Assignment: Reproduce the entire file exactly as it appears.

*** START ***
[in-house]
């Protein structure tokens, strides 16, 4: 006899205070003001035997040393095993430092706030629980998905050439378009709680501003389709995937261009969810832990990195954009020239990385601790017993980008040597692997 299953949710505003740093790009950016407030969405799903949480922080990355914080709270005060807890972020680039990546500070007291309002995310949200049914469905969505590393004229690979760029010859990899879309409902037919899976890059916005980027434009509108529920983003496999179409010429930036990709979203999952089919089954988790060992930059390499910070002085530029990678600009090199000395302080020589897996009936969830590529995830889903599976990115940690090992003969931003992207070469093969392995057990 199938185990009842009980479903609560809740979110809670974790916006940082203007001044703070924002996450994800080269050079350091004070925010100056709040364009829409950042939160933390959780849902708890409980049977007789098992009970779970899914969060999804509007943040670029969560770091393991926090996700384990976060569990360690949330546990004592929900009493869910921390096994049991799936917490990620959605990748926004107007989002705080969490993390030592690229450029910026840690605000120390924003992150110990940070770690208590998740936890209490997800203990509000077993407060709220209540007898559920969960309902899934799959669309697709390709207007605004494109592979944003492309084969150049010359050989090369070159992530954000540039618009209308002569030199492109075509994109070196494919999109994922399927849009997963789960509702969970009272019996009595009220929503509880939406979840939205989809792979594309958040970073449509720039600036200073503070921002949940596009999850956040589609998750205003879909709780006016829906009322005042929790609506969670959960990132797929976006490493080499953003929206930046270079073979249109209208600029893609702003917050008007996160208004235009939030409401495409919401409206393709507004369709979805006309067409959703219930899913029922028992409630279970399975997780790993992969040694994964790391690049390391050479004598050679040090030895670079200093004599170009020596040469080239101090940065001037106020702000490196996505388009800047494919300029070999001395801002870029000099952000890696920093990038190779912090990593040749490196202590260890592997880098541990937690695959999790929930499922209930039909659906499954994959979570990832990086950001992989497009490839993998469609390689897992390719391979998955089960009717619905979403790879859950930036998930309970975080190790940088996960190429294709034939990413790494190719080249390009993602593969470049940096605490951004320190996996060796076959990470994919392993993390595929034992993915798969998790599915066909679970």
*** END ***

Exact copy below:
[in-house]
């Protein structure tokens, strides 16, 4: 006899205070003001035997040393095993430092706030629980998905050439378009709680501003389709995937261009969810832990990195954009020239990385601790017993980008040597692997 299953949710505003740093790009950016407030969405799903949480922080990355914080709270005060807890972020680039990546500070007291309002995310949200049914469905969505590393004229690979760029010859990899879309409902037919899976890059916005980027434009509108529920983003496999179409010429930036990709979203999952089919089954988790060992930059390499910070002085530029990678600009090199000395302080020589897996009936969830590529995830889903599976990115940690090992003969931003992207070469093969392995057990 199938185990009842009980479903609560809740979110809670974790916006940082203007001044703070924002996450994800080269050079350091004070925010100056709040364009829409950042939160933390959780849902708890409980049977007789098992009970779970899914969060999804509007943040670029969560770091393991926090996700384990976060569990360690949330546990004592929900009493869910921390096994049991799936917490990620959605990748926004107007989002705080969490993390030592690229450029910026840690605000120390924003992150110990940070770690208590998740936890209490997800203990509000077993407060709220209540007898559920969960309902899934799959669309697709390709207007605004494109592979944003492309084969150049010359050989090369070159992530954000540039618009209308002569030199492109075509994109070196494919999109994922399927849009997963789960509702969970009272019996009595009220929503509880939406979840939205989809792979594309958040970073449509720039600036200073503070921002949940596009999850956040589609998750205003879909709780006016829906009322005042929790609506969670959960990132797929976006490493080499953003929206930046270079073979249109209208600029893609702003917050008007996160208004235009939030409401495409919401409206393709507004369709979805006309067409959703219930899913029922028992409630279970399975997780790993992969040694994964790391690049390391050479004598050679040090030895670079200093004599170009020596040469080239101090940065001037106020702000490196996505388009800047494919300029070999001395801002870029000099952000890696920093990038190779912090990593040749490196202590260890592997880098541990937690695959999790929930499922209930039909659906499954994959979570990832990086950001992989497009490839993998469609390689897992390719391979998955089960009717619905979403790879859950930036998930309970975080190790940088996960190429294709034939990413790494190719080249390009993602593969470049940096605490951004320190996996060796076959990470994919392993993390595929034992993915798969998790599915066909679970």